- Not quite Nick Cave meets Mario Puzo
The globe-hopping drama 360 has an epic scope, a loaded, hugely talented cast and a terrific creative pedigree behind the camera; unfortunately, it's devoid of excitement, passion or a real reason to care. Essentially a string of vignettes, knitted together by a number of those "only in the movies" coincidences intended to demonstrate how interconnected all our lives really are, it has all the cosmic pretensions of Crash, but with a muddled execution more reminiscent of one of Garry Marshall's "holiday" comedies.
The film pinballs between myriad locales, including: Paris, Vienna, London, Denver, etc., though most of the "action" occurs in drab, interchangeable airport lounges, hotel rooms and office buildings. Fluorescent lighting is just as ugly in any language.
The vast roster of characters include a Slovakian hooker (Lucia Siposová) eager to improve her circumstances, and a Russian mob bodyguard who listens to English language CDs so he can escape from being under the thumb of his vicious, thuggish boss. You will not be surprised to learn that the aforementioned prostitute ends up literally underneath that gangster, as the film works overtime to unite disparate threads, even when they probably shouldn't connect. Another of our working girl's clients is a prim, reserved wheeler-dealer, played by Jude Law, whose illicit dalliances are being used as blackmail by a German business shark angling for better terms on their deal.
Meanwhile Law's neglected wife (Rachel Weisz) is back home engaging in her own infidelities with a Brazilian dude who already has a girlfriend of his own that he ignores. That jilted lover, Laura (Maria Flor) ends up on a plane for Miami, but gets snowed in at an airport in Denver, where she befriends both a kindly old Englishman (Anthony Hopkins) looking for his long lost daughter, and a newly paroled sex-offender struggling to keep his urges in check, played by the always intense Ben Foster.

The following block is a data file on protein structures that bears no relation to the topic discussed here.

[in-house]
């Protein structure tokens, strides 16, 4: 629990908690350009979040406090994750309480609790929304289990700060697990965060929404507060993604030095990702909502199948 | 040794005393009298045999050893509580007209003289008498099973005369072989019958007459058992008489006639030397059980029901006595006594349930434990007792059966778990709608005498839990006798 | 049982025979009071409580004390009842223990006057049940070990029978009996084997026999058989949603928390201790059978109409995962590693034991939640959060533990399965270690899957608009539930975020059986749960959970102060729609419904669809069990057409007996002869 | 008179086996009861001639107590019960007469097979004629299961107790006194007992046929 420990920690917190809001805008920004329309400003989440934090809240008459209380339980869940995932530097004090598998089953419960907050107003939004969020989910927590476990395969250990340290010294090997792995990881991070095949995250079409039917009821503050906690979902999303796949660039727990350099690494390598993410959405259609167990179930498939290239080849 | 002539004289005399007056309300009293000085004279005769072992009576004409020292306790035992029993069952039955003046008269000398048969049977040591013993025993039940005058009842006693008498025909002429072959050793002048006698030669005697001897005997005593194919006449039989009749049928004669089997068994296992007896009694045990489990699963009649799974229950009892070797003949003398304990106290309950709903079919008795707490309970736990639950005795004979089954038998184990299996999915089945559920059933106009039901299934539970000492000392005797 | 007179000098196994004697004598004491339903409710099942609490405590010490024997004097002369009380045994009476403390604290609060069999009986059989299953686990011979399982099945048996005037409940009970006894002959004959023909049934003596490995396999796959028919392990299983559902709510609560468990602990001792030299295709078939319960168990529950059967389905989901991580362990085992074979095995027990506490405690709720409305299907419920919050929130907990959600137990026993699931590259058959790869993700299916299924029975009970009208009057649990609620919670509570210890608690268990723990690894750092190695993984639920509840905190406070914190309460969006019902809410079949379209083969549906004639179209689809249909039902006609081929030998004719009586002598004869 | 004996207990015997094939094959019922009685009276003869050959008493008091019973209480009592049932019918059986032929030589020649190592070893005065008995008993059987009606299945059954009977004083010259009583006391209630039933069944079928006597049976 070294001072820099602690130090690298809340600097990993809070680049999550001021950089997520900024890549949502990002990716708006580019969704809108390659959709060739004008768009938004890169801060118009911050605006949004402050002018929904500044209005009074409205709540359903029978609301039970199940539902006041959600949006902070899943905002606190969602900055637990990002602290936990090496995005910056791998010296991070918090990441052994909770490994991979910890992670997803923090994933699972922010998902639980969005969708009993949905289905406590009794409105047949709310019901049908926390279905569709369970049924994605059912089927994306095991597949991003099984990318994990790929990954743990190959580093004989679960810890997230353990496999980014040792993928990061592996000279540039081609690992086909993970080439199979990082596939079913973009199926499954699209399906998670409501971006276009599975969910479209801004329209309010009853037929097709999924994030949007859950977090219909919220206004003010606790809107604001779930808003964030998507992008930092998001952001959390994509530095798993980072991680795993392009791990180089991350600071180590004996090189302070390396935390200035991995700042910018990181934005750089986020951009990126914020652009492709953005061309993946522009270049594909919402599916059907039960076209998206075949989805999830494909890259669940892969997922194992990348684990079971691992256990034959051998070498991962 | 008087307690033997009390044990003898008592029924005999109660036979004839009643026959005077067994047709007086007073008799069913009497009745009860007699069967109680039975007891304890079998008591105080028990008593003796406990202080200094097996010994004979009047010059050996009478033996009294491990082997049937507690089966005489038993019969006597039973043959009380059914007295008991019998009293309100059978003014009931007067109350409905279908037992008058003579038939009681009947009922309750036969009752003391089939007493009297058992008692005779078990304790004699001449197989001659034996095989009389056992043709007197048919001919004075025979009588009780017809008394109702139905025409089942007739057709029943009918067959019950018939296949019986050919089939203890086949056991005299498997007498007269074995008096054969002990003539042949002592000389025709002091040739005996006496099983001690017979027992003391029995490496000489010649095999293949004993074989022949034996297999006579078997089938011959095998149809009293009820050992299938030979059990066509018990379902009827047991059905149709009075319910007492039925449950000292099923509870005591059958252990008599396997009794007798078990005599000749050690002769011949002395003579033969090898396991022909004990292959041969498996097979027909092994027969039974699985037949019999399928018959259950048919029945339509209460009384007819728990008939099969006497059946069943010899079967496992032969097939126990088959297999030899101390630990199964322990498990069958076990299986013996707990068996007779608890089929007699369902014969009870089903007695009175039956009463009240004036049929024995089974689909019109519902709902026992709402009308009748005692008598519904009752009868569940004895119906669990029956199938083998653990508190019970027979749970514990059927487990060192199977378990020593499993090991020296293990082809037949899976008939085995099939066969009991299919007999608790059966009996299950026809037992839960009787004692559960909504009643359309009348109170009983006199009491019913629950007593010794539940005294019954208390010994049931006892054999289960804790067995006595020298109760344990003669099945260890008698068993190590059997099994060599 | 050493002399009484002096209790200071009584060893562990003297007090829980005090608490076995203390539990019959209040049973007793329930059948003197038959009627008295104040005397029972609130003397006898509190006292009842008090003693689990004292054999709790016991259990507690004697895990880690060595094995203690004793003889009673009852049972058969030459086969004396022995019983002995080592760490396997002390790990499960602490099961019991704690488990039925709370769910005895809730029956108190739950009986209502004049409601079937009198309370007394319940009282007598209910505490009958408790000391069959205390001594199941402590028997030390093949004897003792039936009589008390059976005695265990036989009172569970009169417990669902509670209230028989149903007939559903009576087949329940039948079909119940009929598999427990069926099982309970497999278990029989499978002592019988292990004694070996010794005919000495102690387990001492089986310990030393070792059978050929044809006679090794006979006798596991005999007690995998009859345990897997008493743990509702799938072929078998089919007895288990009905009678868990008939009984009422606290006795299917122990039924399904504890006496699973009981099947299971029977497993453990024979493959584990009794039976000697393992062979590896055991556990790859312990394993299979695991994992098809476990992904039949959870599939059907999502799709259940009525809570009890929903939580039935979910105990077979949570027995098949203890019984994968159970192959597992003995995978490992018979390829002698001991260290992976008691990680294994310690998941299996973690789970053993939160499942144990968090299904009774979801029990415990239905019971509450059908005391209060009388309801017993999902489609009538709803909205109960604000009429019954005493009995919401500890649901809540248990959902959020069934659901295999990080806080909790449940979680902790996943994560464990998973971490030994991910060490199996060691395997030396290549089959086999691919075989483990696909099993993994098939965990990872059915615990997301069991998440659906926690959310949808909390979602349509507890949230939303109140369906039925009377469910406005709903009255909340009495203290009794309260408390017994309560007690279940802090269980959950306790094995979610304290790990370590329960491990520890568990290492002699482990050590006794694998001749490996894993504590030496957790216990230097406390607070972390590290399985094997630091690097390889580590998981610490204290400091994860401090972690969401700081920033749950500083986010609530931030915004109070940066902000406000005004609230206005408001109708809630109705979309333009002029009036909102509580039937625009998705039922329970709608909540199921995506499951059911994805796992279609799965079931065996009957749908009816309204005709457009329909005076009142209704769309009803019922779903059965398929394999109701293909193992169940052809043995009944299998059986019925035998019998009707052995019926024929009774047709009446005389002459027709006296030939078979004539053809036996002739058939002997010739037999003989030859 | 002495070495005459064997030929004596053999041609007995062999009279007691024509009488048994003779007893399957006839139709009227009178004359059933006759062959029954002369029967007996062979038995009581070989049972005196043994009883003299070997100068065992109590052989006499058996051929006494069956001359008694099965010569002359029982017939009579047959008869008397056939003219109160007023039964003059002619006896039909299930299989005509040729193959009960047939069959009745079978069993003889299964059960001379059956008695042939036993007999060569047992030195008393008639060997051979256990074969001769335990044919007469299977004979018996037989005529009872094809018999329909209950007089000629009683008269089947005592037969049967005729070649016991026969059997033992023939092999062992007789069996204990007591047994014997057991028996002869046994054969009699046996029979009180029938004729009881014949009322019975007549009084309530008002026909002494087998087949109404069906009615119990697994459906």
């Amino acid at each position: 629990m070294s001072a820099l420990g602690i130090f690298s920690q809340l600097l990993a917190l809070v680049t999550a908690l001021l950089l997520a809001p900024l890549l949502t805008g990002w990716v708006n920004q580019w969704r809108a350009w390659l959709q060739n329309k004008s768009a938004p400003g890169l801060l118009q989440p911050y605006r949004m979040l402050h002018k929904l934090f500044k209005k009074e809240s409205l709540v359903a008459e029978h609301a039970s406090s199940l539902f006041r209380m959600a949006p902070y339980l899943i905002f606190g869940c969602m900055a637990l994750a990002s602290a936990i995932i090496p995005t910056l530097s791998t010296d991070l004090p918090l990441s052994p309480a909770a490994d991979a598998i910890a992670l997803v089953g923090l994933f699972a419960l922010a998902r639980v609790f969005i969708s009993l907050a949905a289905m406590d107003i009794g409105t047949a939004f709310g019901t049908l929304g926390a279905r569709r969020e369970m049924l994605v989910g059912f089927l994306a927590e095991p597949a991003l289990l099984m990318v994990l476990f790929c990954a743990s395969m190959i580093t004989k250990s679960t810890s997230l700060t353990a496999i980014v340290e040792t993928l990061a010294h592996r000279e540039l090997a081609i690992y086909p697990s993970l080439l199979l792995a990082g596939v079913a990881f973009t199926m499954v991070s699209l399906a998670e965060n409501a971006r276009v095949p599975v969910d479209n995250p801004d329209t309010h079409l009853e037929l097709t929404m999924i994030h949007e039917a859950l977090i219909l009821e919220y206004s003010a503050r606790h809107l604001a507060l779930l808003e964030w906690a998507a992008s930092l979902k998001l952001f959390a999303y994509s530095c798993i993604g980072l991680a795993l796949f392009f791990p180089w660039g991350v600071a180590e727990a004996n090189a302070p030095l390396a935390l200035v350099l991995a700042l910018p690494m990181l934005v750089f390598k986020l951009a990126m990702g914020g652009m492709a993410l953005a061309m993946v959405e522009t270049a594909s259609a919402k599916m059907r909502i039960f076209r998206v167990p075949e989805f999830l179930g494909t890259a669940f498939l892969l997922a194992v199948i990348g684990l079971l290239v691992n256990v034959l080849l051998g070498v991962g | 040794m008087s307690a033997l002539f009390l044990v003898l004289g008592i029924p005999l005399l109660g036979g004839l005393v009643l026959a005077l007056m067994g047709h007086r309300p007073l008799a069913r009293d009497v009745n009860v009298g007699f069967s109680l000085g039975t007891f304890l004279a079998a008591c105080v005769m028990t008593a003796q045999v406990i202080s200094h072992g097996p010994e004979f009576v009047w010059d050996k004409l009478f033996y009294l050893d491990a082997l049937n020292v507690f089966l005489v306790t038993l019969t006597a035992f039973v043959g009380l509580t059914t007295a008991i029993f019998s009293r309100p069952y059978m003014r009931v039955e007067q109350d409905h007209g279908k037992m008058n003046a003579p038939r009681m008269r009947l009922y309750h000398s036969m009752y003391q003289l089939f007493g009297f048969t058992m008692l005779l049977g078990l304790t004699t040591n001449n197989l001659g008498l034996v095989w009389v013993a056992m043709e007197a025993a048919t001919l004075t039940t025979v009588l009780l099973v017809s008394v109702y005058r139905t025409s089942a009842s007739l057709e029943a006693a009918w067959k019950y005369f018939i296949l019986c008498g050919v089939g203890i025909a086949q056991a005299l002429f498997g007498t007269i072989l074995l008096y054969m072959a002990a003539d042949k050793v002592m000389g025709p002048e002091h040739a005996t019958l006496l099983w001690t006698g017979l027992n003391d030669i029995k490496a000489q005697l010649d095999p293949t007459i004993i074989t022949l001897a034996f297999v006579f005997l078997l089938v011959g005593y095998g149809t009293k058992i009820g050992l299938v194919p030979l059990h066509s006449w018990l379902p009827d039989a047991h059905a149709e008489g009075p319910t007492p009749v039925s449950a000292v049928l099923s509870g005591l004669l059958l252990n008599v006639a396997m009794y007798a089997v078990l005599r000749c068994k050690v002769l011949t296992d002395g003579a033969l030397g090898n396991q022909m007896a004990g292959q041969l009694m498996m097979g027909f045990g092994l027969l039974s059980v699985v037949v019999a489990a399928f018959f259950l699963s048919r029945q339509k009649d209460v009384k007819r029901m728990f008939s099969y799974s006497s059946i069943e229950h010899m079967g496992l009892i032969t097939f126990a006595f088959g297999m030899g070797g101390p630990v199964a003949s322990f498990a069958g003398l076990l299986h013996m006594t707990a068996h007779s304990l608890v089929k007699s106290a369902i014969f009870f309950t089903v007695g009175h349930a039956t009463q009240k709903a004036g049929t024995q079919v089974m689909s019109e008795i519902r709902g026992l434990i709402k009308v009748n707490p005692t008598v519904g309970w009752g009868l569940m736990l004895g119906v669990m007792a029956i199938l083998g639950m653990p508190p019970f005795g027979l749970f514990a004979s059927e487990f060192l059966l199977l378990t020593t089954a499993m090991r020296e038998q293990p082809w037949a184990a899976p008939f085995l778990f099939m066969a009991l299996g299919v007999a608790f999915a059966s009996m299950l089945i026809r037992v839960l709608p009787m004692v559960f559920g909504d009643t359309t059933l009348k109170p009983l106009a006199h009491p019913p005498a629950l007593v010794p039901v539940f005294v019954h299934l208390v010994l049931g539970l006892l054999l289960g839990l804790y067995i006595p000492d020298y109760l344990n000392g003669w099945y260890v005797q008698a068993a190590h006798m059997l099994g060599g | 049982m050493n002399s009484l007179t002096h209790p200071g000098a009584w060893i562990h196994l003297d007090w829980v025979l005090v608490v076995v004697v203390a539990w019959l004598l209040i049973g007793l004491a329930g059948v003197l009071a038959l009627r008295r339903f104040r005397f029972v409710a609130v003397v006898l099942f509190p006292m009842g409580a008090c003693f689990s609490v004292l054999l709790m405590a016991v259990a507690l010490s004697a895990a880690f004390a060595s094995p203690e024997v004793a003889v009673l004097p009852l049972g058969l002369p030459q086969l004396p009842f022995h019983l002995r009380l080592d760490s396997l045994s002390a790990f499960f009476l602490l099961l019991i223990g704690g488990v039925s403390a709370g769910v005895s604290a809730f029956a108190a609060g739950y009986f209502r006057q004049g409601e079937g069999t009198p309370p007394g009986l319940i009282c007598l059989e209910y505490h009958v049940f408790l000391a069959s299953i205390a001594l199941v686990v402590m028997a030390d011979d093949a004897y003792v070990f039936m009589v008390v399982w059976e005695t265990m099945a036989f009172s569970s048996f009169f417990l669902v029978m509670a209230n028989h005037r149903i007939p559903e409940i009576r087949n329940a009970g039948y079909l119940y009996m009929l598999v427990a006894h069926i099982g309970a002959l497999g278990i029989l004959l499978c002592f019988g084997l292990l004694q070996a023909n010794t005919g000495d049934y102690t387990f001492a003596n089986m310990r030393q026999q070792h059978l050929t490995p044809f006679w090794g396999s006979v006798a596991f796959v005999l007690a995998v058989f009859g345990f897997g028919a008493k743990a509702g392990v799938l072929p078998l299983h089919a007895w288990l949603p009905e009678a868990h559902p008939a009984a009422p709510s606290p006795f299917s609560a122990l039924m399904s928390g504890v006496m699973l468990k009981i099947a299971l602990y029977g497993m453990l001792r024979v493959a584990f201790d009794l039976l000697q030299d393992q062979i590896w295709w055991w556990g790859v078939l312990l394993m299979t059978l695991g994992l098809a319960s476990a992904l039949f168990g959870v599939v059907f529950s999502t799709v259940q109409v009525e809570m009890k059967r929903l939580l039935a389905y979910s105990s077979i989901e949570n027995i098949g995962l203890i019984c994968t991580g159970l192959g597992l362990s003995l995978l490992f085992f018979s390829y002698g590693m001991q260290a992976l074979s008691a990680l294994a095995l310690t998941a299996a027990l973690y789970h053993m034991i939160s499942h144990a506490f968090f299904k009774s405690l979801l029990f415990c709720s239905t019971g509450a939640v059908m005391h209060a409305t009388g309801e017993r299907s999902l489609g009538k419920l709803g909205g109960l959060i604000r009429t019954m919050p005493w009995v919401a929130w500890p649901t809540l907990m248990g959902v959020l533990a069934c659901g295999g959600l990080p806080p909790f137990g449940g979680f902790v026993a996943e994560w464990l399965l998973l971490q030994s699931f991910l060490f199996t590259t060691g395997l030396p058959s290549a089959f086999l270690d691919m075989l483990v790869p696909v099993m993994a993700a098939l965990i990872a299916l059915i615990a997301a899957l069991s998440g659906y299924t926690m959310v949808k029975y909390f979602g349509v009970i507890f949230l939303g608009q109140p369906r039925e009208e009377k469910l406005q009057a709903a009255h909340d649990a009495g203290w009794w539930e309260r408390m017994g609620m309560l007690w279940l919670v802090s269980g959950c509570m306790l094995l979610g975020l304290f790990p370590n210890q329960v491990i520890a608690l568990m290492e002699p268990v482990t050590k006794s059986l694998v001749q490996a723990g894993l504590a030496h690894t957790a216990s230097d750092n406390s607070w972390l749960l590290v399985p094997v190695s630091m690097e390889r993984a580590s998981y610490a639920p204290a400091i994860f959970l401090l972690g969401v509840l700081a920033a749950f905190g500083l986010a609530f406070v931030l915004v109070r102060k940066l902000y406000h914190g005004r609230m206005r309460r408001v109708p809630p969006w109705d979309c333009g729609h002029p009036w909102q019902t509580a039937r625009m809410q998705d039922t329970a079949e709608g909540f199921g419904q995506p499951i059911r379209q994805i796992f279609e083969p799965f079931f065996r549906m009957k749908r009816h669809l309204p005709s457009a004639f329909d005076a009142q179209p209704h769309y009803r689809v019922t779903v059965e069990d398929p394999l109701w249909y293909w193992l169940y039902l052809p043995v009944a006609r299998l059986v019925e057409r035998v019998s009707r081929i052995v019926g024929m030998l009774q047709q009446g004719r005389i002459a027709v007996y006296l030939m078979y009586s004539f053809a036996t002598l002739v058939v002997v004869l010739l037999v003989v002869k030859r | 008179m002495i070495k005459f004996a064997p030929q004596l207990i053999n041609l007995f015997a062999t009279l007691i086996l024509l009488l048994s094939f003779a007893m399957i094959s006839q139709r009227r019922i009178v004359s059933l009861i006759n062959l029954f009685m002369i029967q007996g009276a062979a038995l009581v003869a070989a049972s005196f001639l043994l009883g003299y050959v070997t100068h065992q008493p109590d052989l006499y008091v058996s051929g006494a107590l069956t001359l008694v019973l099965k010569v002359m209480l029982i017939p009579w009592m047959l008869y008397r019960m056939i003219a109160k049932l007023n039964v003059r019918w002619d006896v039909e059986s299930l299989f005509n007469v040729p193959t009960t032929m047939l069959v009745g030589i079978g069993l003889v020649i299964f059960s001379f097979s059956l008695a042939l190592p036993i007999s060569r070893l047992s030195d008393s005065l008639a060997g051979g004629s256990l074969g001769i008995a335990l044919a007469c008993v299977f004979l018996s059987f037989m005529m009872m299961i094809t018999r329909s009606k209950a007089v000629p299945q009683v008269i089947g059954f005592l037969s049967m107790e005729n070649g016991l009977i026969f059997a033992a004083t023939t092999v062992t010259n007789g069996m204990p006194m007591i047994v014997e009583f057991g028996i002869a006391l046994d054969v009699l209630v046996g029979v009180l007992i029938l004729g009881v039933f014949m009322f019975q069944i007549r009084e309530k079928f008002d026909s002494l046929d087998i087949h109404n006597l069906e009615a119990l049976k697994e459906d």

Anthony Hopkins is dependably engaging, even though he's stashed away his toolkit of frenzied tics and outbursts in favor of a subdued, near placid demeanor. Hopkins' character seems as worn and comforting as an old brown shoe, but he infuses him with a captivating hidden edge, something that other films would have been eager to explore and exploit, but here it gets short shrift in favor of the next subplot on the ever-spinning roulette wheel.
Some of the stories are intriguing, but we never linger on any one of them long enough to develop the backstories, or to bond with the characters in the necessary way.
Director Fernando Merieles (City of God) is a smooth hand, and the film is well made and sleek looking, though a dash of color could surely have helped liven things up. Screenwriter Peter Morgan has penned some of the decade's richest dramas, including The Queen, Frost/Nixon and the criminally overlooked but sublime The Damned United. Those gems had a distinctly British soul about them, shared themes about the seductive effects of power and ambition, and the burden of duty. What this one is after is not quite certain perhaps that boredom is worse than giving into our desires, even if they're dangerous? I can't say. Hopkins delivers the movie's keynote speech, in which he urges the viewer to seize the day and take risks when possible, but you'll come away wondering why the filmmakers didn't dare to make more of an interesting setup.